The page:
Capelle, W. 1935. Die Vorsokratiker. Leipzig.
Freud, S. 1968-1978. Gesammelte Werke, chronologisch geordnet. 18 vols. Frankfurt.
Gomperz, T. 1896-1909. Griechische Denker: Eine Geschichte der antiken Philosophie. 3 vols. Leipzig.
Kofman, S. 1991. “Freud and Empedocles.” In Freud and Fiction, trans. Sarah Wykes, 21–52. Boston. Orig. pub. 1973.
[ back ] * Originally published as “Le modèle scientiste, Empédocle et Freud,” in: Jean Bollack, La Grèce de personne: les mots sous le mythe (Paris, 1997), pp. 105–106.
[ back ] 1. [TN: Citations from Freud in English are from the Standard Edition of the Complete Psychological Works of Sigmund Freud, trans. and ed. James Strachey, 24 vols. (London: Hogarth, 1953–66), hereafter SE; citations in German are from Freud, Gesammelte Werke, 1968–1978 (hereafter GW).]
[ back ] 2. Wilhelm Capelle, a well-informed academic, published his popularizing work devoted to pre-Socratic thought, Die Vorsokratiker; die Fragmente und Quellenberichte, in a widely-distributed collection, Die Vorsokratiker (1935), just before Freud made use of it (there were new editions in 1938, 1940, and again after the war). This seems to have been the only book Freud had in front of him as he wrote the pages on Empedocles.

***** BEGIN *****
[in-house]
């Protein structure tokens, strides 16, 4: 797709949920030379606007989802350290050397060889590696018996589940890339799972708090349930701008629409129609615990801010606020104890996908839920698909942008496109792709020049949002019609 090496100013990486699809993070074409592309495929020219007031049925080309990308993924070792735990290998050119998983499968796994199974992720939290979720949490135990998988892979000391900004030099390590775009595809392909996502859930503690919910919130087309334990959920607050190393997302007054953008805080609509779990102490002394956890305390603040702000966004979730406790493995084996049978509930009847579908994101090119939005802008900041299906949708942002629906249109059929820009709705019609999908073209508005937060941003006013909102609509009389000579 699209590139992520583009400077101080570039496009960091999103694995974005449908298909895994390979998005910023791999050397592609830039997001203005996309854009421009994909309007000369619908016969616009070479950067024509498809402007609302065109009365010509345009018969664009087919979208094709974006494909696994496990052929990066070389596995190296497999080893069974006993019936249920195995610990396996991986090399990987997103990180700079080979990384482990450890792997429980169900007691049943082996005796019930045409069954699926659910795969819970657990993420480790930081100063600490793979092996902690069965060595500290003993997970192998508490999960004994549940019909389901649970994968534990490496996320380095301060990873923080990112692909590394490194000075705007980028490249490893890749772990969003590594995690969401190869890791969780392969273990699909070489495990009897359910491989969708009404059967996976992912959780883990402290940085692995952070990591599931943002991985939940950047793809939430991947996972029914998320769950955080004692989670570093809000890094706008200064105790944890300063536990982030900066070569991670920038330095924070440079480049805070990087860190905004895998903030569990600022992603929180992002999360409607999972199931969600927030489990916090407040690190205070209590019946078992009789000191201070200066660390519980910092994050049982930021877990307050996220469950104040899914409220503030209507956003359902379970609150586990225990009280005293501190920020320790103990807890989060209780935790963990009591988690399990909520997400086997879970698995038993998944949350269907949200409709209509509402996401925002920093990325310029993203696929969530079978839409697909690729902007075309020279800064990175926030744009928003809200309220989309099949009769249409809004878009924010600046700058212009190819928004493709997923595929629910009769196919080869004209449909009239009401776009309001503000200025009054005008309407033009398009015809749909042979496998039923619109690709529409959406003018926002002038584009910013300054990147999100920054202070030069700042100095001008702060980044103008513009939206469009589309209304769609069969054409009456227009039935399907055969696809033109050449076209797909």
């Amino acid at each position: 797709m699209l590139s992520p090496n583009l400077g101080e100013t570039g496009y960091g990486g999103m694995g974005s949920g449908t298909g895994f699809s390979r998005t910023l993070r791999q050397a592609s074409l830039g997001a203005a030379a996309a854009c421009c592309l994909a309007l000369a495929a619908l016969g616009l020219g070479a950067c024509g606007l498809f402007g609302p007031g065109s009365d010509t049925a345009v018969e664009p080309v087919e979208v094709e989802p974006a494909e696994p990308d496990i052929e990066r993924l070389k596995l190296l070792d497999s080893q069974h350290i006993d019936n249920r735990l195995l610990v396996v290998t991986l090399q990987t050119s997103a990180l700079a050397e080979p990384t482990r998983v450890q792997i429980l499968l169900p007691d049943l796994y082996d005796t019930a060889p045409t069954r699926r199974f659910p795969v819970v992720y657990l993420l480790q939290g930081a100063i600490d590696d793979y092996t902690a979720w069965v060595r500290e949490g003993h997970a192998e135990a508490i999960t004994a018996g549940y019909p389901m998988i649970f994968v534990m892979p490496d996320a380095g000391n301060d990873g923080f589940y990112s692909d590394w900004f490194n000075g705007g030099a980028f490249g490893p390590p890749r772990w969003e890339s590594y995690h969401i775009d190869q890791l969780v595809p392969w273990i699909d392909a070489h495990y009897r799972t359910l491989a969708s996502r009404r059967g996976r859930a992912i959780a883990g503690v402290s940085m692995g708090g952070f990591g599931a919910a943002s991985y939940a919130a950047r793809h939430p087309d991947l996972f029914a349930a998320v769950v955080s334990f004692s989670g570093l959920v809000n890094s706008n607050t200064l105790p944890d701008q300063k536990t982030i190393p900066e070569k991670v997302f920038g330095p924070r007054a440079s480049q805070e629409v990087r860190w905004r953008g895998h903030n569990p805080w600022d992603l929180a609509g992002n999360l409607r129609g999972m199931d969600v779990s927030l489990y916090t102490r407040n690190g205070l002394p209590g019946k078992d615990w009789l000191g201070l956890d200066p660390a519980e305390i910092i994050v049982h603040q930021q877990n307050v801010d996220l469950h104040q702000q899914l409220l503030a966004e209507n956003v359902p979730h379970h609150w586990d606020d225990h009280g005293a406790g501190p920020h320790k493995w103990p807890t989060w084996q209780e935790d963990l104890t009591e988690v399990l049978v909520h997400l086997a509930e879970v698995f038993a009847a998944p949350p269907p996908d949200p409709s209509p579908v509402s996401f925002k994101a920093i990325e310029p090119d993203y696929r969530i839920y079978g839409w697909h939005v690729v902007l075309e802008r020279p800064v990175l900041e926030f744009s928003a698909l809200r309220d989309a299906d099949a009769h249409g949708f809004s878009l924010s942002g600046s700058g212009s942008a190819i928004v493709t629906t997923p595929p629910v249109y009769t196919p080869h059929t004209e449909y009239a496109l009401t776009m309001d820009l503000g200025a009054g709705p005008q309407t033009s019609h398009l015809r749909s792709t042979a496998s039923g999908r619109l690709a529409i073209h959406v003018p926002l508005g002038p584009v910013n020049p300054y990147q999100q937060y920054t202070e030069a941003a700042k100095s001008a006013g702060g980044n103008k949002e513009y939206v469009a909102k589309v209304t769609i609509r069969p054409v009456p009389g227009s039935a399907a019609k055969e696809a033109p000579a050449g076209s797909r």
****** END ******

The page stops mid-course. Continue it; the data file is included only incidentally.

[ back ] 3. See Capelle 1935:187, 215.
[ back ] 4. In English as Greek Thinkers: A History of Ancient Philosophy (London, 1901–1912). The first volume of this well-known book was initially published in 1895. Gomperz was a professor of philosophy and philology at the University of Vienna; his wife was among Freud’s patients.
[ back ] 5. If Freud was able to see (or believe) that his own principles had been mythically anticipated in Greek thought, after Freud some have been tempted to see the fragments from Empedocles’ work with the help of concepts used in psychoanalysis, in search of common intuitions, as Sarah Kofman does in her interesting study, “Freud and Empedocles” (Kofman 1991). Instead of exploring the difference that matters, Kofman treats the speculative construction globally (without taking particular bodies of knowledge, such as embryology, into consideration) as “mythical,” and she transposes the “psychobiological” truth as such: “Investigations by a specialist in one particular field are doomed to failure and can only help to keep mankind in a state of metaphysical illusion” (“Judith,” Kofman 1991:56).